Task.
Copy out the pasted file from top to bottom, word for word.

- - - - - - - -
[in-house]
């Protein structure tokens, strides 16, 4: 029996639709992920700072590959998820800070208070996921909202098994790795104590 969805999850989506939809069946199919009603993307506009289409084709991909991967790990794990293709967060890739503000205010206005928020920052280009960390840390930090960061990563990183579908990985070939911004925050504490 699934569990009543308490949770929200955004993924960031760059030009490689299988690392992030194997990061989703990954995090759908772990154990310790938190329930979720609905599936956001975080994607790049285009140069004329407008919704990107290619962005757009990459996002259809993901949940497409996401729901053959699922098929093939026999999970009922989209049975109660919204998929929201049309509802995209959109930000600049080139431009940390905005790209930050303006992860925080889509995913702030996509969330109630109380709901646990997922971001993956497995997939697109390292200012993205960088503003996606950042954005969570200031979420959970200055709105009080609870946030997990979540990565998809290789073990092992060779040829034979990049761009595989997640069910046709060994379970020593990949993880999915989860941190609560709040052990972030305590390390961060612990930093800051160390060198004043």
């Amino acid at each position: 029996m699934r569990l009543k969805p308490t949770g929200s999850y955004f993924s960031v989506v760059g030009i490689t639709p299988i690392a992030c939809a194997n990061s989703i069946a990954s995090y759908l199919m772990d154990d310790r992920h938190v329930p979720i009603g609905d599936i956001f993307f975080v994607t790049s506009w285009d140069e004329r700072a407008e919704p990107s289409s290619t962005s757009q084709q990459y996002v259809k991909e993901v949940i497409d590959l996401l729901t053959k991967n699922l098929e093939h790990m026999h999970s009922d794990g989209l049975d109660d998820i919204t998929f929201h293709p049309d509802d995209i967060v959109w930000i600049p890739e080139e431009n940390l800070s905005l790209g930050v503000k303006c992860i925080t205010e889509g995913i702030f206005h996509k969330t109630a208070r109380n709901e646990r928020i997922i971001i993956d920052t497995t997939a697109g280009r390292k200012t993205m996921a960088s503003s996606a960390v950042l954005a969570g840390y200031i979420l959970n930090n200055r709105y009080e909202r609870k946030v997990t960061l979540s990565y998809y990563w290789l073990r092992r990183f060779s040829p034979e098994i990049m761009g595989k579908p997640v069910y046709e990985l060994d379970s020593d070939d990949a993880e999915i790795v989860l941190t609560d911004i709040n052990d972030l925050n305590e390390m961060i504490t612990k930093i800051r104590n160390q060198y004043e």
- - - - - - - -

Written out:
[in-house]
């Protein structure tokens, strides 16, 4: 029996639709992920700072590959998820800070208070996921909202098994790795104590 969805999850989506939809069946199919009603993307506009289409084709991909991967790990794990293709967060890739503000205010206005928020920052280009960390840390930090960061990563990183579908990985070939911004925050504490 699934569990009543308490949770929200955004993924960031760059030009490689299988690392992030194997990061989703990954995090759908772990154990310790938190329930979720609905599936956001975080994607790049285009140069004329407008919704990107290619962005757009990459996002259809993901949940497409996401729901053959699922098929093939026999999970009922989209049975109660919204998929929201049309509802995209959109930000600049080139431009940390905005790209930050303006992860925080889509995913702030996509969330109630109380709901646990997922971001993956497995997939697109390292200012993205960088503003996606950042954005969570200031979420959970200055709105009080609870946030997990979540990565998809290789073990092992060779040829034979990049761009595989997640069910046709060994379970020593990949993880999915989860941190609560709040052990972030305590390390961060612990930093800051160390060198004043």
């Amino acid at each position: 029996m699934r569990l009543k969805p308490t949770g929200s999850y955004f993924s960031v989506v760059g030009i490689t639709p299988i690392a992030c939809a194997n990061s989703i069946a990954s995090y759908l199919m772990d154990d310790r992920h938190v329930p979720i009603g609905d599936i956001f993307f975080v994607t790049s506009w285009d140069e004329r700072a407008e919704p990107s289409s290619t962005s757009q084709q990459y996002v259809k991909e993901v949940i497409d590959l996401l729901t053959k991967n699922l098929e093939h790990m026999h999970s009922d794990g989209l049975d109660d998820i919204t998929f929201h293709p049309d509802d995209i967060v959109w930000i600049p890739e080139e431009n940390l800070s905005l790209g930050v503000k303006c992860i925080t205010e889509g995913i702030f206005h996509k969330t109630a208070r109380n709901e646990r928020i997922i971001i993956d920052t497995t997939a697109g280009r390292k200012t993205m996921a960088s503003s996606a960390v950042l954005a969570g840390y200031i979420l959970n930090n200055r709105y009080e909202r609870k946030v997990t960061l979540s990565y998809y990563w290789l073990r092992r990183f060779s040829p034979e098994i990049m761009g595989k579908p997640v069910y046709e990985l060994d379970s020593d070939d990949a993880e999915i790795v989860l941190t609560d911004i709040n052990d972030l925050n305590e390390m961060i504490t612990k930093i800051r104590n160390q060198y004043e």